Your adaptable and agile team is able to hurdle whatever arises along the way. Promoting proper maintenance for the brain, however, will help you extend your endurance for the marathon.
Neuroplasticity is crucial because it underscores the brain’s incredible ability to adjust. It is a foundation of our ability to thrive in an ever-evolving world.
What is Neuroplasticity?
Neuroplasticity is the brain’s remarkable ability to restructure itself by forming and reorganizing synaptic connections between neurons. This process involves changes in synaptic strength (synaptic plasticity), the physical reorganization of the brain’s structure through the creation of new neurons and connections (structural plasticity), and the brain’s ability to redistribute functions in response to injury (functional reorganization).
In essence, neuroplasticity allows the brain to adapt, learn, and recover by altering its neural pathways, forming new connections, and sometimes even relocating functions to different areas. This adaptability is fundamental to learning, memory, and recovery from injuries, indicating that the brain is not a static organ but a highly adaptable and dynamic one.
Neuroplasticity is likened to your brain being a super-flexible muscle. When you practice something your brain changes and gets better at that thing.
Think of it like this: when you learn something new, your brain makes connections between brain cells. It’s like building roads between cities so they can be traveled between. The more you practice or learn, the stronger these connections get.
General health practices (good sleep, eating healthy, making time for exercise, etc.) are great for the brain’s neuroplasticity, but what are some others?
Play Chess and Learn to Juggle
Even if you’re unable to finish a game of chess, but only able to start one (on one of the many available and free resources), engaging with this type of problem solving has proven to be excellent for our brains. Not convinced? There is compelling research detailing the difference in brain matter of those who do not play chess and those who are highly skilled at it. It seems to be a worthy investment of free time.
There is also research that juggling, as a dual-task activity, can strengthen the brain’s abilities to be neuroplastic. It might be time to store that set of juggling balls in your desk drawer for between tasks.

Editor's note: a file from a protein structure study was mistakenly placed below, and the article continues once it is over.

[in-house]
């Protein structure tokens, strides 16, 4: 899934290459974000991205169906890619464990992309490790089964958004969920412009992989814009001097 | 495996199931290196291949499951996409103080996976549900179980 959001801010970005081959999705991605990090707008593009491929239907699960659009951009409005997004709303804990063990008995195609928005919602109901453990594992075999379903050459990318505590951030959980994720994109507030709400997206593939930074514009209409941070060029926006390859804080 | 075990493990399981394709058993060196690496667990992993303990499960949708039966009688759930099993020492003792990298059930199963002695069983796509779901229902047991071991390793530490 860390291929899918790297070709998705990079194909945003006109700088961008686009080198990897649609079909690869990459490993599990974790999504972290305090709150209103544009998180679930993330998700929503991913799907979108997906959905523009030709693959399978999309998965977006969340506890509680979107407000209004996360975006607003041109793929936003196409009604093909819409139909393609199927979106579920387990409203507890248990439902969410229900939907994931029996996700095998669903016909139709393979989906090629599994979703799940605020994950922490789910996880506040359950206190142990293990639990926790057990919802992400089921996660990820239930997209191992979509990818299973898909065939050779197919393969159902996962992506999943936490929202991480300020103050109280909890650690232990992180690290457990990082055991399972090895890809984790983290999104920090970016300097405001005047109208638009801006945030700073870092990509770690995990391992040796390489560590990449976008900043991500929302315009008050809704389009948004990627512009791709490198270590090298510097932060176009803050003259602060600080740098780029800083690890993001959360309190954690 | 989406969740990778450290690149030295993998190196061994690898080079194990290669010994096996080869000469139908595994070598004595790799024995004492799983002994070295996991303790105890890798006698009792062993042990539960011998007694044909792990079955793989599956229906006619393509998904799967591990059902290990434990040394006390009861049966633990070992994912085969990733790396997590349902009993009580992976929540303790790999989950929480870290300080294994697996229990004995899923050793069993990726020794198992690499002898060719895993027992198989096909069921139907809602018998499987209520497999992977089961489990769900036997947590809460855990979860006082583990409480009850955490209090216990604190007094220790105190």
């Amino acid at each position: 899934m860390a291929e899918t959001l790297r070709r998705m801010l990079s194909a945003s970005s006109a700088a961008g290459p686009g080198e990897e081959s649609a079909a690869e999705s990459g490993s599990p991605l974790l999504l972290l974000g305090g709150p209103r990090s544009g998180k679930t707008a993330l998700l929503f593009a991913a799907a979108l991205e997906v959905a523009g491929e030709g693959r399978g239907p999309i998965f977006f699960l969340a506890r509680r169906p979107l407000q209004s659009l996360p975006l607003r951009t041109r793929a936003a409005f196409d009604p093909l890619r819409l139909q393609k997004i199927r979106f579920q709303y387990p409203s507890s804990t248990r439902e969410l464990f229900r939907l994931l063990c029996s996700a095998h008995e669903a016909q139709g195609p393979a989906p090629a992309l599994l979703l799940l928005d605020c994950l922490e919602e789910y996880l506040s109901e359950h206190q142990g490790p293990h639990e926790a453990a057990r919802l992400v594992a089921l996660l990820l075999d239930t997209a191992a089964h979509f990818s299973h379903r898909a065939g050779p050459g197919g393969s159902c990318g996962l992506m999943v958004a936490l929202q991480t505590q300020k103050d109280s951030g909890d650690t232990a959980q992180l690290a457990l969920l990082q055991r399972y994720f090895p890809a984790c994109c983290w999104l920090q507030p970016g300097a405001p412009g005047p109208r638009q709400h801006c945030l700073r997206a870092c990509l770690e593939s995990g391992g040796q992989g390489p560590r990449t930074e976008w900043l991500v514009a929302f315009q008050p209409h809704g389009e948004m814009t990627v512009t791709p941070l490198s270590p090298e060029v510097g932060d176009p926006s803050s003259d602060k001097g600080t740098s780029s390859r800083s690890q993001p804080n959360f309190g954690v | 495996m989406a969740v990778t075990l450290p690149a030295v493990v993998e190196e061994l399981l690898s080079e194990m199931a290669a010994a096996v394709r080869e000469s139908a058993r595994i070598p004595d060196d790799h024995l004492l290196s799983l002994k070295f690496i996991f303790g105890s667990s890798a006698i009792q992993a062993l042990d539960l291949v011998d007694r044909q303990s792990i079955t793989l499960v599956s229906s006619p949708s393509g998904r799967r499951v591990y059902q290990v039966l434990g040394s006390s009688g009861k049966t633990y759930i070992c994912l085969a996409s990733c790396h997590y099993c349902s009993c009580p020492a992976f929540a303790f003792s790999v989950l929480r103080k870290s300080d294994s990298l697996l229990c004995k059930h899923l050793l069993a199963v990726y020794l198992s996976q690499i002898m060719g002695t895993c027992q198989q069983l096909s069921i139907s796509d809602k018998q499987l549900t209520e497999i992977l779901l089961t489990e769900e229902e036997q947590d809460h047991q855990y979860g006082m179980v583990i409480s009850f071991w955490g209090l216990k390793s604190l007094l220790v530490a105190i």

Journaling and Reflective Writing
Maintain a journal where you regularly reflect on your experiences, decisions, and leadership challenges. Writing about your thoughts and feelings can promote self-awareness and emotional processing, both of which are associated with increased neuroplasticity. This practice can also help you gain insights into your leadership style and identify areas for improvement.
Implementing a New Status Quo
We have heard of the wonders of meditation and mindfulness, but it can be quite difficult to make time for them. Here is a new angle to consider. By taking time out of your busy life to calm your mind, you are hard wiring in neural pathways to return back to that state. This means, when life gets tough, you will have an easier time ziplining back to some degree of that state you experience when you slow down, listen to yourself, and focus on something simple like your breath.
Adopt a Growth Mindset
Make it a habit to reframe obstacles as learning experiences. This shift in perspective can make it easier to adapt to change, overcome challenges, and habitually form strong new synaptic connections.
Creative Hobbies, Lean into Them
It can be easy to discount a creative hobby with so many other things to do. When we’re aware that these hobbies are helping keep our brain strong, we may have more motivation to pursue creative hobbies such as painting, music, writing, or crafting. These activities spur on creativity and divergent thinking, promoting the formation of new neural pathways associated with innovation and problem-solving.
Taking Stress Reduction Seriously
It can be hard to believe there’s a good reason to stop and intentionally reduce our stress when there are many important things that need to be done. It only seems to slow us down. However, when we understand that we’re rewiring towards a more positive status quo, even in the face of stressful activities, we may find reason to take our stress reduction journey more seriously.
Purpose Driven Brain Formation
It helps to have a strong reason behind your pursuit. If you have an interest to make a change, cement new habits, and reinforce growth, it is worthwhile to attach a reason to it. Do it for your wife, children, and their future, or for your future earnings potential, or for your community, or for all three. When you make it concrete in your being why you’re engaging with this hard work, you will find yourself able to sustain it over the long run. The stronger and clearer the purpose, the greater dividends it will pay.
Having good habits at the ready to implement is a good way to stay ahead of the curve. Instead of trying to steer away from a negative habit, have a task ready to begin practicing and you’ll rewire your brain towards the new habit, overwriting the bad one.
Neuroplasticity in and of itself is not inherently good, it is dependent on what habits we mold our brain around. If you have been getting out of bed on the first alarm every morning for the past 20 days, keep it up, you’ll surely rewire your brain even more after 200 days. If you pick your nails while nervous, try to end the habit now. The more you continue the more you’ll wire in and strengthen that negative response to stress.
Uncovering your brain’s potential is a roadmap for upgrade and resilience in every facet of your life.
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